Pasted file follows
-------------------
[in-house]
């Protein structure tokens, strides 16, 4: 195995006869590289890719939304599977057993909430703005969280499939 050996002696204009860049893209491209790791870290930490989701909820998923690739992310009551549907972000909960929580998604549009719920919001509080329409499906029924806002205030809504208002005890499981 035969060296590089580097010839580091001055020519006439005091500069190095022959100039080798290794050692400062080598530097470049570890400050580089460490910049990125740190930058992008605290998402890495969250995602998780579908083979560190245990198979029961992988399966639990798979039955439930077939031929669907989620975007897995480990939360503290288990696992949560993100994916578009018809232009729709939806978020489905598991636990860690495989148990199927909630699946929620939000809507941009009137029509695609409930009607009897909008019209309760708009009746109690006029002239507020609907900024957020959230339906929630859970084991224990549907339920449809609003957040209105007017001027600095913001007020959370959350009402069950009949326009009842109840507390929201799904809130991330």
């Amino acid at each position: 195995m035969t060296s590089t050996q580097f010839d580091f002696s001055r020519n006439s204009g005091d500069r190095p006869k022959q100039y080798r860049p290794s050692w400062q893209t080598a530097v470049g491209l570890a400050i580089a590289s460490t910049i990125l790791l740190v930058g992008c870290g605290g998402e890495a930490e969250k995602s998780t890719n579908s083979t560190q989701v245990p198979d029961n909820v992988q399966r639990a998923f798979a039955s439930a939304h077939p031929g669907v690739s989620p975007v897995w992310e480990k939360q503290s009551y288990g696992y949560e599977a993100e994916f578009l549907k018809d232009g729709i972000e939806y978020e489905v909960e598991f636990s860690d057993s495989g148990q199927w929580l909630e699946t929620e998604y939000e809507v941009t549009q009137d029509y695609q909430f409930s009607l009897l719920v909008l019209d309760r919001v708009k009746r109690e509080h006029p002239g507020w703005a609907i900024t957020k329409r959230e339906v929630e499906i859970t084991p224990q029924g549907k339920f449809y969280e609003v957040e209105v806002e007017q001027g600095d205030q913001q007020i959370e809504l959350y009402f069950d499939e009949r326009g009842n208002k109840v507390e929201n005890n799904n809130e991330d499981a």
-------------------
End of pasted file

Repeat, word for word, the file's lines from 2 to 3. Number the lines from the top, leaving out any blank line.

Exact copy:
């Protein structure tokens, strides 16, 4: 195995006869590289890719939304599977057993909430703005969280499939 050996002696204009860049893209491209790791870290930490989701909820998923690739992310009551549907972000909960929580998604549009719920919001509080329409499906029924806002205030809504208002005890499981 035969060296590089580097010839580091001055020519006439005091500069190095022959100039080798290794050692400062080598530097470049570890400050580089460490910049990125740190930058992008605290998402890495969250995602998780579908083979560190245990198979029961992988399966639990798979039955439930077939031929669907989620975007897995480990939360503290288990696992949560993100994916578009018809232009729709939806978020489905598991636990860690495989148990199927909630699946929620939000809507941009009137029509695609409930009607009897909008019209309760708009009746109690006029002239507020609907900024957020959230339906929630859970084991224990549907339920449809609003957040209105007017001027600095913001007020959370959350009402069950009949326009009842109840507390929201799904809130991330």
């Amino acid at each position: 195995m035969t060296s590089t050996q580097f010839d580091f002696s001055r020519n006439s204009g005091d500069r190095p006869k022959q100039y080798r860049p290794s050692w400062q893209t080598a530097v470049g491209l570890a400050i580089a590289s460490t910049i990125l790791l740190v930058g992008c870290g605290g998402e890495a930490e969250k995602s998780t890719n579908s083979t560190q989701v245990p198979d029961n909820v992988q399966r639990a998923f798979a039955s439930a939304h077939p031929g669907v690739s989620p975007v897995w992310e480990k939360q503290s009551y288990g696992y949560e599977a993100e994916f578009l549907k018809d232009g729709i972000e939806y978020e489905v909960e598991f636990s860690d057993s495989g148990q199927w929580l909630e699946t929620e998604y939000e809507v941009t549009q009137d029509y695609q909430f409930s009607l009897l719920v909008l019209d309760r919001v708009k009746r109690e509080h006029p002239g507020w703005a609907i900024t957020k329409r959230e339906v929630e499906i859970t084991p224990q029924g549907k339920f449809y969280e609003v957040e209105v806002e007017q001027g600095d205030q913001q007020i959370e809504l959350y009402f069950d499939e009949r326009g009842n208002k109840v507390e929201n005890n799904n809130e991330d499981a």